Home Gaming No Man’s Sky makes resource hunting explosive fun

No Man’s Sky makes resource hunting explosive fun

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No Man's Sky is like Minecraft..and not at the same time

I’m extremely excited for No Man’s Sky, but the more I read about the game the more I realise that I actually have very little clue what it’s about. We already know that there are going to be millions of procedurally generated planets, trade routes, multiplayer and , my personal favourite, space dinosaurs, but that’s just scratching the surface. In fact, Hello Games hasn’t even shown off some of the game’s more interesting features yet.

No Man’s Sky is out this year, but creative lead Sean Murray says that there are still features of the game that haven’t been made public knowledge yet. One of those features is resource gathering, which pairs up nicely with destructible terrain that can be found all over the random planets. Speaking to Eurogamer at last year’s A Night Under No Man’s Sky event, Murray explained how the game makes picking up rocks fun.

“Resource gathering in every game is normally super boring, and people purposely make it like a chore. And we want it to be fun. It’s something we’re still playing about with. It’s quite fun to be able to do it from a distance, and we also have this grenade thing. Now this isn’t how it will look – it will be like plasma ball – you’ll just have to trust me. And that blows holes in the terrain. And if you’re really good… “

At this point in the closed doors demo Murray apparently levelled all the scenery around him in an explosion of large chunky terrain. The effect was likened to terraforming, but Murray was hesitant to draw comparison to other, blocky building games.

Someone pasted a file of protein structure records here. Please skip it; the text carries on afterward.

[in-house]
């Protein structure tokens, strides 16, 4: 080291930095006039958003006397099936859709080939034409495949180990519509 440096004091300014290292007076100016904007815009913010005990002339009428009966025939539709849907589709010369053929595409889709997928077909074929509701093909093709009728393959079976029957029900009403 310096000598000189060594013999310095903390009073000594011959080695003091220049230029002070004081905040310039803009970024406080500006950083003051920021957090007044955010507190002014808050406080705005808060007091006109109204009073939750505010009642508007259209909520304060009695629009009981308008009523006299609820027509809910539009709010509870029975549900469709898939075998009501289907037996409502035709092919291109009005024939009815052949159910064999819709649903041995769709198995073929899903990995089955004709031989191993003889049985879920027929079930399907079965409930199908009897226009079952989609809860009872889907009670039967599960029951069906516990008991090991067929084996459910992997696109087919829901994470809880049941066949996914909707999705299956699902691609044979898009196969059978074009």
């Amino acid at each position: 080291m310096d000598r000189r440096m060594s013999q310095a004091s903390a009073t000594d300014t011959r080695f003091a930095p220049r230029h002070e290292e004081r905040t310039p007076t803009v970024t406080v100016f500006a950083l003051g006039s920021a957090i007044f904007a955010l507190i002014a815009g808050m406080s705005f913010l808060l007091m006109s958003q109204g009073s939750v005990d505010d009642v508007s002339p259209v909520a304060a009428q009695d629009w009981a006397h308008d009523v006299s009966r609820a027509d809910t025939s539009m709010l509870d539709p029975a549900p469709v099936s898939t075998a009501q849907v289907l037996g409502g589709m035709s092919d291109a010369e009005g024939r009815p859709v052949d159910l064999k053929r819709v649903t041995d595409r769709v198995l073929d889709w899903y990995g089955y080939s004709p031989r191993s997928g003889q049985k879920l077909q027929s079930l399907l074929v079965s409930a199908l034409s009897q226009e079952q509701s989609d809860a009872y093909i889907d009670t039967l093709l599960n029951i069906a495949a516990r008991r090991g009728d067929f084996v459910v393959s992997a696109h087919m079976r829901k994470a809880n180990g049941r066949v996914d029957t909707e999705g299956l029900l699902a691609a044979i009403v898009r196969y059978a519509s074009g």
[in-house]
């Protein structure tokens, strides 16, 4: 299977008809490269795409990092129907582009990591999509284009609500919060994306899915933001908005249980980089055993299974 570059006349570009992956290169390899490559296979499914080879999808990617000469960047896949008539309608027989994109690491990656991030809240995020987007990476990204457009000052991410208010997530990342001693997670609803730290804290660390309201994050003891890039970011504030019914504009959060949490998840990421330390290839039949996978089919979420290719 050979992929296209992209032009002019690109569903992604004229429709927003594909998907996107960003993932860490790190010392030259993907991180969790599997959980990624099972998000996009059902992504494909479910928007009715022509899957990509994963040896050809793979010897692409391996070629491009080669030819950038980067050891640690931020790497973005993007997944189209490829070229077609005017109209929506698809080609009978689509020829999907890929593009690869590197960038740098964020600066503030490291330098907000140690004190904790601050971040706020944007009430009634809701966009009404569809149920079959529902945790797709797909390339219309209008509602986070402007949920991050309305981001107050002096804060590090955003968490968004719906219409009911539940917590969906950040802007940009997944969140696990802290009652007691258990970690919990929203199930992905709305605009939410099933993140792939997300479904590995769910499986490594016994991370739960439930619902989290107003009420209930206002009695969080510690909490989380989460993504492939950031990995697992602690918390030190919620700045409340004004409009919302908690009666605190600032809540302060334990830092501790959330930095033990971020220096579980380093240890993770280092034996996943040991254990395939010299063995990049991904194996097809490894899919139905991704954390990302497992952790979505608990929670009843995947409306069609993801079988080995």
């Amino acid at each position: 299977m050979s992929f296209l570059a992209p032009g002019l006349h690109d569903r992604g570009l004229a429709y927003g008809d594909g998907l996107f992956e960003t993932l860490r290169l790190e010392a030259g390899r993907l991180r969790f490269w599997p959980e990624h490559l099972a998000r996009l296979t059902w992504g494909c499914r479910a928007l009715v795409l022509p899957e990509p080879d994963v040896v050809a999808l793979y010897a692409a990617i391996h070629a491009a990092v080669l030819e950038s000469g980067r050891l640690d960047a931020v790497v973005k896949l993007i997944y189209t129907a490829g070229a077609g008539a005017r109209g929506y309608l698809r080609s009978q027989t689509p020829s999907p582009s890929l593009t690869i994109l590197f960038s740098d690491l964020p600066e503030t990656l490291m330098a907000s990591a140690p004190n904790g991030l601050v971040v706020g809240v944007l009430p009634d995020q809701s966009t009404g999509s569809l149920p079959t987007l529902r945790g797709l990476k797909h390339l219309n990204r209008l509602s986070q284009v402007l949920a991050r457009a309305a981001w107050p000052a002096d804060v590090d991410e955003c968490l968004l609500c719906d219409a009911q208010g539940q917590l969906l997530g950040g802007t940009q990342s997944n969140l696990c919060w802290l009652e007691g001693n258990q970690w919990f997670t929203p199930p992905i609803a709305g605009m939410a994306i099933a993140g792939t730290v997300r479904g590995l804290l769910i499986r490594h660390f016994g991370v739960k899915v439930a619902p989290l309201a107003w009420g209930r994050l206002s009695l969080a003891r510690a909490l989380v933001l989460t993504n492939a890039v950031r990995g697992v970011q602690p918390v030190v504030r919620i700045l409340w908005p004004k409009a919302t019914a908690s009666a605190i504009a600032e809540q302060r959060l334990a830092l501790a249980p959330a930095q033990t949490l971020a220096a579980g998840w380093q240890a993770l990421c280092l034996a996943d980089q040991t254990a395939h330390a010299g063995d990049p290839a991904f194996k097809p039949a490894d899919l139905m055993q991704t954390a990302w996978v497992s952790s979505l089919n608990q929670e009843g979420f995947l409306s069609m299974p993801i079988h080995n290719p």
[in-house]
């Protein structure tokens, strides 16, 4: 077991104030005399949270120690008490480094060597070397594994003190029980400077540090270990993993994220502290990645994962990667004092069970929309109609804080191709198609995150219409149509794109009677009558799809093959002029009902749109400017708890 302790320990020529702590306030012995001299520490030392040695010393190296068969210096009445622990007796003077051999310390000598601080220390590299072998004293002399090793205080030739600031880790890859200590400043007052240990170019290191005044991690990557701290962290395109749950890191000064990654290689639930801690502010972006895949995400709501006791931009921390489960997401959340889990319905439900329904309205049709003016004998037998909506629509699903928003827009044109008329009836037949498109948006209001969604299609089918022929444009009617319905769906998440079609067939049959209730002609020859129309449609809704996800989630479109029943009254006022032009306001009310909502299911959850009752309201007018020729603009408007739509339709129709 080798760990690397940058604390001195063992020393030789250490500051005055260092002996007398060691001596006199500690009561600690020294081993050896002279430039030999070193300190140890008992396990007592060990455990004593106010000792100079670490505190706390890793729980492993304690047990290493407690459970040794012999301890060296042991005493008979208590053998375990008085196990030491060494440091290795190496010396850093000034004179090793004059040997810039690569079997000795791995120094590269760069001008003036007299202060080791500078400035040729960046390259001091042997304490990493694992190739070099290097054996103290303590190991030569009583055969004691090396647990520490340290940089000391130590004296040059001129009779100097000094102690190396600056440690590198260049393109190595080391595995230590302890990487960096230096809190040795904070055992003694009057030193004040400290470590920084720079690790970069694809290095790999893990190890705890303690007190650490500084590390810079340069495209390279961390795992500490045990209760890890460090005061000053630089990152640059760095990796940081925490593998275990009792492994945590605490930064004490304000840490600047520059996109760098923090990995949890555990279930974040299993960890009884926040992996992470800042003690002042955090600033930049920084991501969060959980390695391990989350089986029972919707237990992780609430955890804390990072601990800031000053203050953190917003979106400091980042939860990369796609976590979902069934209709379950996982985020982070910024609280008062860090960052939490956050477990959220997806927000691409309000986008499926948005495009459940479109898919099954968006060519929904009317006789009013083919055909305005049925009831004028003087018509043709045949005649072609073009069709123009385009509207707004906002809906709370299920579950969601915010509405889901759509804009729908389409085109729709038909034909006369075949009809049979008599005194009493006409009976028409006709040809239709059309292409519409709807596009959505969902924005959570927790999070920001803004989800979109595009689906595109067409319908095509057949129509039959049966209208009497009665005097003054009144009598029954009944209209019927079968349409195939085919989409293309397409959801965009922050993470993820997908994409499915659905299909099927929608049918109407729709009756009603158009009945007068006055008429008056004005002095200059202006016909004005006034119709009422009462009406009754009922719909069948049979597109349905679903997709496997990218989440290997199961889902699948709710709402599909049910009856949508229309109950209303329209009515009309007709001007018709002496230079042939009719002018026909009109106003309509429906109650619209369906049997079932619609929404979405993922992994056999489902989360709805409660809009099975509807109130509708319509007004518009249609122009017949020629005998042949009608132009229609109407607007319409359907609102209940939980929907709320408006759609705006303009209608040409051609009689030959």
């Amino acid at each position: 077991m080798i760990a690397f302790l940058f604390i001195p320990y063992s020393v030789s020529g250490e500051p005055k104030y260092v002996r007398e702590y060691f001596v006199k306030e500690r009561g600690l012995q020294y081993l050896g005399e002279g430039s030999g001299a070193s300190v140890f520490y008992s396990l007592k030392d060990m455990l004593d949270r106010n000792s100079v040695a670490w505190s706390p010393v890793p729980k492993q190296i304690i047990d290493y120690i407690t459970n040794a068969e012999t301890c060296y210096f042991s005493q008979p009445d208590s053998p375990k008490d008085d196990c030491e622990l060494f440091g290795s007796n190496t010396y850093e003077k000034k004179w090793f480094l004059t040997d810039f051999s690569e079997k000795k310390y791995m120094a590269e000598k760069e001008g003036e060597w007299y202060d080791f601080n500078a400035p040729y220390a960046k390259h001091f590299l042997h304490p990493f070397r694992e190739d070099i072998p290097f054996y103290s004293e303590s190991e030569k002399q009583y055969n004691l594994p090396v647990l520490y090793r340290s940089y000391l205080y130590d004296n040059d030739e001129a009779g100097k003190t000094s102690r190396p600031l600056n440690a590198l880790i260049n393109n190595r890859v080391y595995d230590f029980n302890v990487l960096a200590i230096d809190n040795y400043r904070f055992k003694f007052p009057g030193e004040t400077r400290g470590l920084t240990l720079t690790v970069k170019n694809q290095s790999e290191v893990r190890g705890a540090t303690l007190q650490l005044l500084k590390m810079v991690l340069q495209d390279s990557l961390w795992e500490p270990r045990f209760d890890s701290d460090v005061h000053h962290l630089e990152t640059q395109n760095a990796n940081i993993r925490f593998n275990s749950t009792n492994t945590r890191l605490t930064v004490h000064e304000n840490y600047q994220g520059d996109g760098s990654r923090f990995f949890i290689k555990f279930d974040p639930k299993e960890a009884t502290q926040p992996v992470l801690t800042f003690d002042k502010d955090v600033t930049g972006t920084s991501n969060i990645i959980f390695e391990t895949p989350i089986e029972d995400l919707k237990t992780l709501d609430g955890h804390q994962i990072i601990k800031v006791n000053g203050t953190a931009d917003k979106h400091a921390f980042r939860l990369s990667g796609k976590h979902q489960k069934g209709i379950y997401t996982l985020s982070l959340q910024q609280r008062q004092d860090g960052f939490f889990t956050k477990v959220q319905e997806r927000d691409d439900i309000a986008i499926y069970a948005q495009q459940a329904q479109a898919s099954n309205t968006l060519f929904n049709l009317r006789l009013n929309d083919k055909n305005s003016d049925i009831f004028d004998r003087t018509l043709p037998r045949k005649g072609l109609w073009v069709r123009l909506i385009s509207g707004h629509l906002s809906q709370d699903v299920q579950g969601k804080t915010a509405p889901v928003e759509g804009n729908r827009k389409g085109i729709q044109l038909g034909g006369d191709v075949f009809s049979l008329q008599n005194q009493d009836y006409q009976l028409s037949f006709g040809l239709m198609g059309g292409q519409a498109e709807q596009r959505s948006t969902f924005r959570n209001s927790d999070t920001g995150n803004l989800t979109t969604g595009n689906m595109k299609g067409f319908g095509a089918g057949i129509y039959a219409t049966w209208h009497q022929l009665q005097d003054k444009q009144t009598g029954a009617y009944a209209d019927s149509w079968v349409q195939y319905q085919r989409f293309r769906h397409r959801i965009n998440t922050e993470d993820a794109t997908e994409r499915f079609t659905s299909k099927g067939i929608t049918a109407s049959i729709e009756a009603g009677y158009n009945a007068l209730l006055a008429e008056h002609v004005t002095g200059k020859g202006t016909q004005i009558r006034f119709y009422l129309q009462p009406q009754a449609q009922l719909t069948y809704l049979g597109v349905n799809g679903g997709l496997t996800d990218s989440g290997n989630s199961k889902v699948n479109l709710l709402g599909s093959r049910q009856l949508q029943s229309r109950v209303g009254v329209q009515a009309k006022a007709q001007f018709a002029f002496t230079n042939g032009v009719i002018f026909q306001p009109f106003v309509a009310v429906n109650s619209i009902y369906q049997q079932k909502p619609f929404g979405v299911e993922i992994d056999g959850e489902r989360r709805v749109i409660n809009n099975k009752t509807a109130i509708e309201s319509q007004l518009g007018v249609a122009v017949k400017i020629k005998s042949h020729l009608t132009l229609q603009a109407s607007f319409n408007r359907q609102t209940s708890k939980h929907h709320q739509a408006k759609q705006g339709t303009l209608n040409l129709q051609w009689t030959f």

“We’re not sure how much we want to say because I don’t want it to become the thing. Even showing this I’m nervous, because people will think, ‘Oh, right – it’s like Minecraft’, and then it becomes that. ‘It’s the Minecraft in space game!’

Murray explained that resource gather (or planet-wide terraforming destruction) is just another pillar of gameplay that No Man’s Sky offers, but doesn’t necessarily push. He wants players to create their own tales within the game, choosing to engage with features that they find interesting. Space pirates might never feel the need to blow up rocks and pick them up, and that’s ok. The game is never going to punish you for that it seems.

So again I’m left wondering what No Man’s Sky really is. Right now it sounds more like a massive, random playground to get lost in rather than a slightly focused experience that will take pleasure in guiding me. No Man’s Sky is out this year for PS4, landing on PC a little later.

Last Updated: January 23, 2015

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